Blue Man Group
Who doesn't like drums? Or blue men? I like drums. I like blue men. Lucky for me, 'cause I was treated to their Christmas Eve "Tubes" show along with the whole Ladd Bunch. The mainstream is all hip now to the Blue Man Group now, them having hocked Intel Processors on TV all over the new millennium.
Like the funky Blue Man band, wearing ghostly body suits and suspended on an upper-stage, and the three blue men themselves, there is something intentionally anonymous about the cast. In fact, they're interchangeable in that they rotate. The Blue Man Group and the Tubes show, specifically, were started way back in 1991 (ages ago in theatrical years) by Matt Goldman, Phil Stanton, and Chris Wink and now include four casts of men and one blue woman (for shows in Boston, New York, Las Vegas and Chicago).
On this last typical brutal freezer of a Boston Christmas, my family and I trudged down to the Charles Playhouse (one of Boston's own "Off Broadway" theaters...that's a little too far "off" if you ask me, but then you didn't). We were all conspirators intent on smuggling in my mild-mannered ("You're STUPID") three-year old nephew and two 60-plus year-old ("No, YOU'RE stupid") parents into this fashionable theatrical experience. We coached the kid to say he was six. The excitement of teaching him how to lie was in the air.
We arrived upon our third-row seats to find, placed upon them, clear but sturdy, full sized plastic ponchos with hoods. Okay, so I was beginning to understand why, one day before the show, these third-row seats were still available! It had nothing to do with other Christian theater-goers appropriately honoring Christ at all! We're just in the sludge-o-matic, watermelon spew-zone section, is all. Thinking that this was going to be a Gallagher show, we were...ah...not.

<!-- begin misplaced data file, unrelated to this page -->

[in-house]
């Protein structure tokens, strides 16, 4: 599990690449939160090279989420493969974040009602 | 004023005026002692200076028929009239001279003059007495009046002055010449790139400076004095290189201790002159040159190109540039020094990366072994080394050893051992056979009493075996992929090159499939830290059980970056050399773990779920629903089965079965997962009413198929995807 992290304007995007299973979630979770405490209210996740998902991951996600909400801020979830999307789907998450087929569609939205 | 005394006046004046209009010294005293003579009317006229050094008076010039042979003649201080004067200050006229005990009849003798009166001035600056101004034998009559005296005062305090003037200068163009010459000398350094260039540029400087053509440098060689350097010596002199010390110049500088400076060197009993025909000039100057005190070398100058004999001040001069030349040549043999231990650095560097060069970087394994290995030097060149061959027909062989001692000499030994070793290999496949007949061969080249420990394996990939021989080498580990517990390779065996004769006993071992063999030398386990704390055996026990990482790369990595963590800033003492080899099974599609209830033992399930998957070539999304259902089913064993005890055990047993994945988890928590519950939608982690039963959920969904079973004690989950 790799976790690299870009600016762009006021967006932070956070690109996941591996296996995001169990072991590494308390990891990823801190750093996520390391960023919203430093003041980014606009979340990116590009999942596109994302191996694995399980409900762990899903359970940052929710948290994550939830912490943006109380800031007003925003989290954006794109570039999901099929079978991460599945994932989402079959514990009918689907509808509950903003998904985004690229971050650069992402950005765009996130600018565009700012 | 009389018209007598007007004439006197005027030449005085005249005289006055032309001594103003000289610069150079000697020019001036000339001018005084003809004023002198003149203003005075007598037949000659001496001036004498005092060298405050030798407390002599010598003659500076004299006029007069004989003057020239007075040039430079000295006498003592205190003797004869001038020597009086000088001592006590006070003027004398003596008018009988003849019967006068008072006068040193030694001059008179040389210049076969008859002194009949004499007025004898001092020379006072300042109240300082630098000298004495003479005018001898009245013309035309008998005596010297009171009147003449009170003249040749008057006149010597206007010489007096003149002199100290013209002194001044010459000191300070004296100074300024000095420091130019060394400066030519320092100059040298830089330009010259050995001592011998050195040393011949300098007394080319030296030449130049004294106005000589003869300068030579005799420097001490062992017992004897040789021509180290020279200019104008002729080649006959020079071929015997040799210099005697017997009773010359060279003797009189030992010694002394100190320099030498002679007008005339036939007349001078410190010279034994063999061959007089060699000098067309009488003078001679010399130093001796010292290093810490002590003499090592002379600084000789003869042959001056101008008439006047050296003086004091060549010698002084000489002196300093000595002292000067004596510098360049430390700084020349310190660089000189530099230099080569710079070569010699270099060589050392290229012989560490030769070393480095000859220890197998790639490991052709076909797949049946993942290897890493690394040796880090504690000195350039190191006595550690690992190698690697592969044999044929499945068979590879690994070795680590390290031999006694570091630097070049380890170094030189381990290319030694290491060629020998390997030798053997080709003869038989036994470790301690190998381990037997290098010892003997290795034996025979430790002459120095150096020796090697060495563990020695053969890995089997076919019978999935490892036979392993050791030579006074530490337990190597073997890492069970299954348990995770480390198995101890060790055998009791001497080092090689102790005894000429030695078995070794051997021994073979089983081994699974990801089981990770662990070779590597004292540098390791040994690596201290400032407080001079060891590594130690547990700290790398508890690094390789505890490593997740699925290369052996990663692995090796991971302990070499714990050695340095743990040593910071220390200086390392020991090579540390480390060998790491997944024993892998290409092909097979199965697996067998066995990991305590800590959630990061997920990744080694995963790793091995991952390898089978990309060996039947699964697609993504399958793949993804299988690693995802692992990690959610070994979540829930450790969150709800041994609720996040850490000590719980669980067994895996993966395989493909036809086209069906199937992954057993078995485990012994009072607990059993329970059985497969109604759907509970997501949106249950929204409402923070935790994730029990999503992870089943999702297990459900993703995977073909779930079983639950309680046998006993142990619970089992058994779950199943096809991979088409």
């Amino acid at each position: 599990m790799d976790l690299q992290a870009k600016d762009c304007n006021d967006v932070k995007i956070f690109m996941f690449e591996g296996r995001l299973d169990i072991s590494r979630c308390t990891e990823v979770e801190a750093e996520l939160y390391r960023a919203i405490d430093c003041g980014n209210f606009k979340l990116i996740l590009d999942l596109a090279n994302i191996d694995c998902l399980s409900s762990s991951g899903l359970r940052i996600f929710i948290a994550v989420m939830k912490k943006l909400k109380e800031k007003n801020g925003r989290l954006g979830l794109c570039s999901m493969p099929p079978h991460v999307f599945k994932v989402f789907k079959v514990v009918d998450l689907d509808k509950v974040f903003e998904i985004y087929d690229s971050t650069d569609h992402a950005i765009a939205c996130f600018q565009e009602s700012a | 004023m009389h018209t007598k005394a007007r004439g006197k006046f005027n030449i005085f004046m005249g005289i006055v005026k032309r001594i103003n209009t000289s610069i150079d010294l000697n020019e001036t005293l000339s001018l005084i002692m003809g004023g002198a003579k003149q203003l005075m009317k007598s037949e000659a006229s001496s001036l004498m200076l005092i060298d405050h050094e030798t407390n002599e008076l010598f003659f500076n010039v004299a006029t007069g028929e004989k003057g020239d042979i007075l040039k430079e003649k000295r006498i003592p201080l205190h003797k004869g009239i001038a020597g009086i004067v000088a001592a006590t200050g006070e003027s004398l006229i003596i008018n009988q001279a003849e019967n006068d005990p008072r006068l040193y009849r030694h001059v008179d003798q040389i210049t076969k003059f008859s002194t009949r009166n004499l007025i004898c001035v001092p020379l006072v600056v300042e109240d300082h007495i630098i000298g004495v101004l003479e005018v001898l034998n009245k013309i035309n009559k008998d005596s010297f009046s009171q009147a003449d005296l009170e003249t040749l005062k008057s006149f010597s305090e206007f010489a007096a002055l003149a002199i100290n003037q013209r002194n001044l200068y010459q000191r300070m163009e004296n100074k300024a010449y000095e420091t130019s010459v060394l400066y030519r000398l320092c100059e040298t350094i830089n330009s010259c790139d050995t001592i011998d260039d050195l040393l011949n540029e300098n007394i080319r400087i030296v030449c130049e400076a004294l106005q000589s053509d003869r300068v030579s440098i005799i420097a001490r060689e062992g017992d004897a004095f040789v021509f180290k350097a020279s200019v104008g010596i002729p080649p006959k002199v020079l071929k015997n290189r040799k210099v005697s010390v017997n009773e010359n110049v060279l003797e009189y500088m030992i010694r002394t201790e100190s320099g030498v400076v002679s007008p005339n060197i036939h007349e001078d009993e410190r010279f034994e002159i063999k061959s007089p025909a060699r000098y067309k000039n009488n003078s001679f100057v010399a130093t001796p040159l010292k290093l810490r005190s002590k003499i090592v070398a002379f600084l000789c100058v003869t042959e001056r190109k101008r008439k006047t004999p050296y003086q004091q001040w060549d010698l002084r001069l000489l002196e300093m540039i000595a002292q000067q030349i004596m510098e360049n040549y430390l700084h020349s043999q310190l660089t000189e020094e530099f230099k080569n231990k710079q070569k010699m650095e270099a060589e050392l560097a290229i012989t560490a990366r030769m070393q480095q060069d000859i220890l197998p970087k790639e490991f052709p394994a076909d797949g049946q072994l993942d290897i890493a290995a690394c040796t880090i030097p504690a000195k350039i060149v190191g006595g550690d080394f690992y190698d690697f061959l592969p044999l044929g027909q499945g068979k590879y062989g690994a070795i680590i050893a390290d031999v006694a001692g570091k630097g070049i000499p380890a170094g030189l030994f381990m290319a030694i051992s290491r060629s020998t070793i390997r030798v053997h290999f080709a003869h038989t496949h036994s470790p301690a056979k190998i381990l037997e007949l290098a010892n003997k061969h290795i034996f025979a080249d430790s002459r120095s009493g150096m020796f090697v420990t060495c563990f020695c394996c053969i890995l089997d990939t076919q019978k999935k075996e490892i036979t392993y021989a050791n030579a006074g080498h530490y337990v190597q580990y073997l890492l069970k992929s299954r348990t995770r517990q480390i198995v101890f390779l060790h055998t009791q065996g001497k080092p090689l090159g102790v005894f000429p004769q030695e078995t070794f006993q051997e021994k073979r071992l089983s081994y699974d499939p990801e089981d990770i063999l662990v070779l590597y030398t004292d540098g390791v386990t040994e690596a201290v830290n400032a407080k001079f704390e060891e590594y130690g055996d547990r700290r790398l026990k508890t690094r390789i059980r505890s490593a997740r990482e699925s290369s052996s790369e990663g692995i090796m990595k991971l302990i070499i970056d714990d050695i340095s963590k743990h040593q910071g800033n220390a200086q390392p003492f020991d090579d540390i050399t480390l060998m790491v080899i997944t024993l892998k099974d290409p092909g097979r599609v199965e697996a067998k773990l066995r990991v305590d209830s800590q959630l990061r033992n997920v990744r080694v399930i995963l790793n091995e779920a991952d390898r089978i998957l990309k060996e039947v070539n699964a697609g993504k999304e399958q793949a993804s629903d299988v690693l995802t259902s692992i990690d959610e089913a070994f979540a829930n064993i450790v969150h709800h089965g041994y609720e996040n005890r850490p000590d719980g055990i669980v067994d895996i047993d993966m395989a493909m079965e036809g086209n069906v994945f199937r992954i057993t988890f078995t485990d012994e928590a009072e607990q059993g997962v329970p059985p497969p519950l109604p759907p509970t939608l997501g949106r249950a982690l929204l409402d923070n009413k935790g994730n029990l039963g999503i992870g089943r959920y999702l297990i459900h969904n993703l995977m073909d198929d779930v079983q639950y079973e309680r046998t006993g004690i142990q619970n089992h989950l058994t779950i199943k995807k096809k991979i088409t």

The kid seemed a little freaked out by the whole poncho thing. This may be a sign of a crying jag ahead, I thought, and years from now, him on a therapist's couch trying to get the picture of Grandma and Grandpa wrapped up in clear plastic ponchos out of his recurring nightmares.
Freaky art show with ponchos! What's not to love already? This was going to be nothing like the Christmas show we saw last year in Lancaster, Pennsylvania. Although, I have to wonder what the difference is: 3 blue men, 30 blonde-haired, blue-eyed Pennsylvanian Dutch? If everyone looks alike, it's all a kind of art show.
In the kid's defense, the loud drums didn't scare him and the weird blue men staring at him or climbing over him didn't either. Nor being swallowed alive in a big sea of toilet paper. Although sitting in his own seat and being swallowed up by it folding in on him scared the bejeebies out of him (as that actually happened to him once when his Grandparents took him to see The Tigger Movie).
Hell, I was a little intimidated by all those blue shenanigans myself, but those blues were pretty darn funny. Sophisticated mime humor, you can't beat it. The brilliant paint splashing drums were mesmerizing. The whirling tubes overhead, a blue carnival. The multi-sonic drums were something of true and simple beauty and looked like a Seussical set piece, or like the back cover of Kate Bush's Greatest Hits album. All our senses being titillated: sight, sound, humor, touch. The Captain Crunch sequences even tickled our hunger pangs, as well.
And yes...that inevitable sea of toilet paper swallowed us all. I'll never forget that time in the show, after being lost under what seemed like a ton of toilet paper, rolling from behind, after minutes of seeing nothing but toilet paper all around me, I caught a glimpse to my right, once in a while, of my Father pushing toilet paper over his head and chuckling and once, past him, the kid holding toilet paper over his head and laughing his ass off. Sophisticated, interactive, toilet paper humor. You can't beat it.
Sea of Toilet Paper
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The Charles PlayhouseTo prove I actually did read my program, I have to tell you some interesting Charles Playhouse history (history: it's a Boston thing). Built in 1839 as a Universalist Church, it then morphed in 1864 to be the first Synagogue in Boston. It was a speakeasy in Prohibition, a jazz club in World War II and in 1958, became a playhouse started by the Actor's Company (name dropping alum: Olympia Dukakis). So you see, all the major religions have been served.
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